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Tuesday, 29 October, 2002, 16:39 GMT
Concern over heart surgeon tables
Figures for named cardiac units have been published
Plans to publish death rates for individual heart surgeons could lead to the sickest patients being turned away, experts have warned.

The Society of Cardiothoracic Surgeons says some specialists will be discouraged from operating on the riskiest cases because of fears it will affect their ratings.


We need to be very cautious about not destroying innovative surgery in this country

Bruce Keogh, report author
The warning comes as performance figures for named cardiac units in all NHS hospitals are published for the first time.

Mortality rates for adult coronary artery bypass graft surgery in some hospitals, such as London's Middlesex Hospital, were found to be more than twice the national average.

But Professor Peter Hutton, Chairman of the Academy of Medical Royal Colleges, said this was because the hospital was operating on high-risk patients.

It was "almost a case of congratulation rather than vilification", he said.

'World class'

Coronary artery bypass graft mortality rates
Highest:
Middlesex, London - 4.7%
Walsgrave, Coventry - 3.6%
Queen Elizabeth, Birmingham - 3.5%
St George's, London - 3.5%
St Mary's, London - 3.3%
Robert Naylor, chief executive of University College London Hospitals NHS Trust, said The Middlesex Hospital was a central London teaching hospital and surgeons were expected to take on more complex cases.

He said the trust had taken major steps to continue to improve the quality of cardiac care, including the transfer of all cardiac surgery from the Middlesex to a new heart hospital.

"Patients are now cared for in world class facilities and the arrangements for heart surgery are greatly improved," he said.

"Information collected over the past six months suggests that survival rates have continued to improve and are now favourable in comparison to other cardiac units in the NHS."

Controversy

Coronary artery bypass graft mortality rates
Lowest:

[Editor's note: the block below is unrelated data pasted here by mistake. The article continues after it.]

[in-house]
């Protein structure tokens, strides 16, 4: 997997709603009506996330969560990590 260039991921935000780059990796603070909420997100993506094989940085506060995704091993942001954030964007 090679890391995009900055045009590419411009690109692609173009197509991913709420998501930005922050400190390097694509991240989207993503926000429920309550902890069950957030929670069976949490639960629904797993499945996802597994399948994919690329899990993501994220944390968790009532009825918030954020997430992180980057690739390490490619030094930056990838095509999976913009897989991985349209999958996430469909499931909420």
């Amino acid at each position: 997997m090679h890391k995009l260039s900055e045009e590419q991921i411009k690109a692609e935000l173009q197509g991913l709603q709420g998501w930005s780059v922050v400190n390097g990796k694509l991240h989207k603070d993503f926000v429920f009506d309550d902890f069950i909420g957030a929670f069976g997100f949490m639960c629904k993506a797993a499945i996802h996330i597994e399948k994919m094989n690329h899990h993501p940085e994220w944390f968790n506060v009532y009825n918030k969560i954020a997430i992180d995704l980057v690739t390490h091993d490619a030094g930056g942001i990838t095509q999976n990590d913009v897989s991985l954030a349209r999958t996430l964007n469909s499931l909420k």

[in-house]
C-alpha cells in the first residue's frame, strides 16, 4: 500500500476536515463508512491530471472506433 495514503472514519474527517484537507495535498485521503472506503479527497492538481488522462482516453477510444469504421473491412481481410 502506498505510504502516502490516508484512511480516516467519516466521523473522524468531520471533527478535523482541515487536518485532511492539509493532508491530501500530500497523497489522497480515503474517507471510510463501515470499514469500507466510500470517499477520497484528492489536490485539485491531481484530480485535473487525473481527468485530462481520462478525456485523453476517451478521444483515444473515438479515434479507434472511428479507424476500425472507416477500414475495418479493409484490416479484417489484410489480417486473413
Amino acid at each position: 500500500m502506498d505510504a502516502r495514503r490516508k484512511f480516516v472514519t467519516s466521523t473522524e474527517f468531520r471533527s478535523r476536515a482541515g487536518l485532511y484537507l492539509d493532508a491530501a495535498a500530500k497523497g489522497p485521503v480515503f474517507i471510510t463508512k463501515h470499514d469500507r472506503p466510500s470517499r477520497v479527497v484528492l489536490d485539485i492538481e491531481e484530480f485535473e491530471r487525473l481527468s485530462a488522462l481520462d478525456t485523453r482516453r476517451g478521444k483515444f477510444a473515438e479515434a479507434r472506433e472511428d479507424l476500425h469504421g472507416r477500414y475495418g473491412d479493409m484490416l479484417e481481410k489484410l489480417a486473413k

Royal Infirmary, Bristol - 0.9%
City, Nottingham - 1.2%
Bart's & London Chest Hospital - 1.2%
Southampton General - 1.3%
Derriford, Plymouth - 1.3%
The debate centres on a government pledge to publish mortality rates for individual heart surgeons in 2004. It follows an inquiry into the deaths of 35 children at Bristol Royal Infirmary.

Professor Hutton said that while surgeons were signed up to the idea of individual ratings, the real debate to be had was whether it was in the best interest of patients.

According to a recent survey, 90% of surgeons believe high-risk patients are already being denied operations in the drive to measure performance.

Dr Roger Boyle, a government advisor and the National Heart Director, said patients needed to have the best possible data available to them.

"The key is not whether we should have this data but how we should present that data," he said.

US comparison

Bruce Keogh, the report's author, said surgeons needed to be given credit for taking on high-risk cases to ensure patients who would benefit from an operation are given surgery.

"We need to be very cautious about not destroying innovative surgery in this country," he said.

"In this country some of the best surgeons have the highest mortality rates."

The report reveals that cardiac surgery in the UK compares favourably with the United States as a whole.

National mortality rates for adults undergoing coronary artery bypass graft surgery - the most common form of heart surgery - are 2.1% in the UK (for 1999-2001) compared with 2.6 % (in 2001) in the USA.

Death rates were improving in female heart patients and in those with co-existing conditions such as diabetes and high blood pressure.

The death rates for the 42 different units varied between 0.9% and 4.7%.

See also:

16 May 02 | Health
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27 May 02 | Health
20 Feb 02 | Health
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